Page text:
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Energy-Efficient Windows

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Tips on choosing energy-efficient styles and how to make your existing windows airtight.

In our Canadian climate, the thermal performance of windows is even more important than aesthetics. Find out the most efficient options whether you're improving existing windows or in the market for new ones.

In this article:
Types of windows
R-value
Air tightness
Solar transmission

Types of windows

  • Casement windows have side hinges, are operated by a crank and close with a compression weather-stripping that gets tightly squeezed when the window is locked. The compression seal renders this style of window one of the most airtight and resilient to heat loss.
  • Awning windows are similar to casement windows except they are hinged at the top and open out. They too use compression weather-stripping, which makes them typically quite airtight.
  • Double-hung windows have top and bottom sliding sashes. Double-hung windows are made with a type of weather-stripping that is less effective than casement or awning windows.
  • Single-hung windows resemble their double-hung cousins, but only one of the sashes operates. This type usually offers significantly better thermal performance than their double-hung counterparts.
  • Fixed or picture windows are the most energy-efficient since they don’t open and little, if any, air leaks through.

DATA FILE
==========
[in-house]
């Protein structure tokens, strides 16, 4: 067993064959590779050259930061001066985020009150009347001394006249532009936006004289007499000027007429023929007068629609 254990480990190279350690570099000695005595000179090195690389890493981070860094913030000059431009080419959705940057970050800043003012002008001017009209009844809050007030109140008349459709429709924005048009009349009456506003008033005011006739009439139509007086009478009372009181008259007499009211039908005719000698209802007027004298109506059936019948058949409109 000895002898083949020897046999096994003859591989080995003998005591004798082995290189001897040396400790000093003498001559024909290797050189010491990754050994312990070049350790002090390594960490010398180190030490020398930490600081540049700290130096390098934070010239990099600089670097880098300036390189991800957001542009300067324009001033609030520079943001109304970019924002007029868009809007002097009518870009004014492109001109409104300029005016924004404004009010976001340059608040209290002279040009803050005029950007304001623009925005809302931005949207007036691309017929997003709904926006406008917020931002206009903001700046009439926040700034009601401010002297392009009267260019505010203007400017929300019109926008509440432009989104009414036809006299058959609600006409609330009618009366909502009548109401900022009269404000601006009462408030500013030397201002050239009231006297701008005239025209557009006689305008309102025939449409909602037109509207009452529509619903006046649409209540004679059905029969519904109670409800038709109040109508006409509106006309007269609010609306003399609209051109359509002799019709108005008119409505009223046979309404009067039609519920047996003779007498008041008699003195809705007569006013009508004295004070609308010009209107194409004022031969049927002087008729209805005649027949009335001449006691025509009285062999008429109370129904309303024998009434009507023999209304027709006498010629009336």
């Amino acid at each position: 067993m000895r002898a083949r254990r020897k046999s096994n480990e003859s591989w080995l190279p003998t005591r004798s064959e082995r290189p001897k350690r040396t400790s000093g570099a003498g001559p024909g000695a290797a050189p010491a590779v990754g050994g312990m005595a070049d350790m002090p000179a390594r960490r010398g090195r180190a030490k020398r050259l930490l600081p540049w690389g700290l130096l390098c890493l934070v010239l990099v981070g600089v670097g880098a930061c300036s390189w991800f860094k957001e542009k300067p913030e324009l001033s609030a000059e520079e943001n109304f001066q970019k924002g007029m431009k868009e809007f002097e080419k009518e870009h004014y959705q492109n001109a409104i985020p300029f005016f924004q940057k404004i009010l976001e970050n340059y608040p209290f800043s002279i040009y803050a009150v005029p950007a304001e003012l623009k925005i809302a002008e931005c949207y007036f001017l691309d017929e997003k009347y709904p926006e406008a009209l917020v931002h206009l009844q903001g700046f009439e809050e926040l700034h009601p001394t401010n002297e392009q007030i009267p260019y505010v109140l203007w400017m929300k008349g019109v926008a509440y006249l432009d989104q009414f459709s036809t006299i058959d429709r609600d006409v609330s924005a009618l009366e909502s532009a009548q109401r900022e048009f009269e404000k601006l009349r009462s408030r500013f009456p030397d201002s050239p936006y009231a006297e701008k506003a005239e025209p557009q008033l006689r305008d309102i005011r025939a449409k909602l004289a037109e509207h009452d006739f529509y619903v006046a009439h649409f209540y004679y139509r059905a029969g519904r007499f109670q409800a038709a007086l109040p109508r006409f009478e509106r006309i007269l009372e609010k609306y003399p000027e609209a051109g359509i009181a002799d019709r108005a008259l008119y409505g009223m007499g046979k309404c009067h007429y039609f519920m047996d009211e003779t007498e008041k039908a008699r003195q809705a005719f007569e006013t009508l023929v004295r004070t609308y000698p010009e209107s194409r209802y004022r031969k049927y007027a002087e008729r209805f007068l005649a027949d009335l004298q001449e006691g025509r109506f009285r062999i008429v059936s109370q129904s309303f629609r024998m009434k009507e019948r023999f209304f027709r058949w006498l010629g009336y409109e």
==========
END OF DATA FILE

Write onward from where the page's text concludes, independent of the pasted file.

R-value

R-value is the measure of resistance to heat transfer through the glass. A window’s energy efficiency is largely determined by R-value and air leakage, while solar transmission also plays an important role.

When comparing R-values, make sure to check whether the manufacturer is listing the R-value of the whole window including the frame or if it only refers to the glass. Some manufacturers only report the “centre of glass” R-value which is typically higher than the “whole window” R-value. A double-paned, triple-paned or glazed window will have higher R-value than a single-paned window. The higher the R-value, the more energy-efficient the window will be.

R-value controls heat loss in winter and to some degree, heat gain in summer. To improve the R-value of existing windows, add storm windows or insulation.

Air tightness

Windows are also rated for air tightness, which is expressed as cubic feet of air leakage per minute per foot of crack length (cfm/ft). For casement and awning windows, look for an air leakage of 0.1 cfm/ft or lower. For double-hung windows, ratings of 0.2 cfm/ft or lower are best.

Air leakage can cause significant energy waste year-round and can be decreased with weather-stripping or caulking.

Solar transmission

Solar transmission refers to heat gain through a closed window. Unwanted solar transmission can be controlled in the summer by keeping shades drawn, while doing the opposite will allow heat to penetrate windows providing some warmth during cold weather months.

When researching new windows, keep in mind that frames are typically constructed of wood, vinyl or aluminum. Vinyl/wood hybrid frames are often insulated with foam, fibre, or gas-fill insulation and are generally the best for energy-efficiency.

Tip: To increase energy-efficiency on your existing windows, try repairing locks, replacing or repairing putty, installing storm windows, caulking around windows, or repairing broken or cracked glass.

 

Photographer: 

Rob Fiocca

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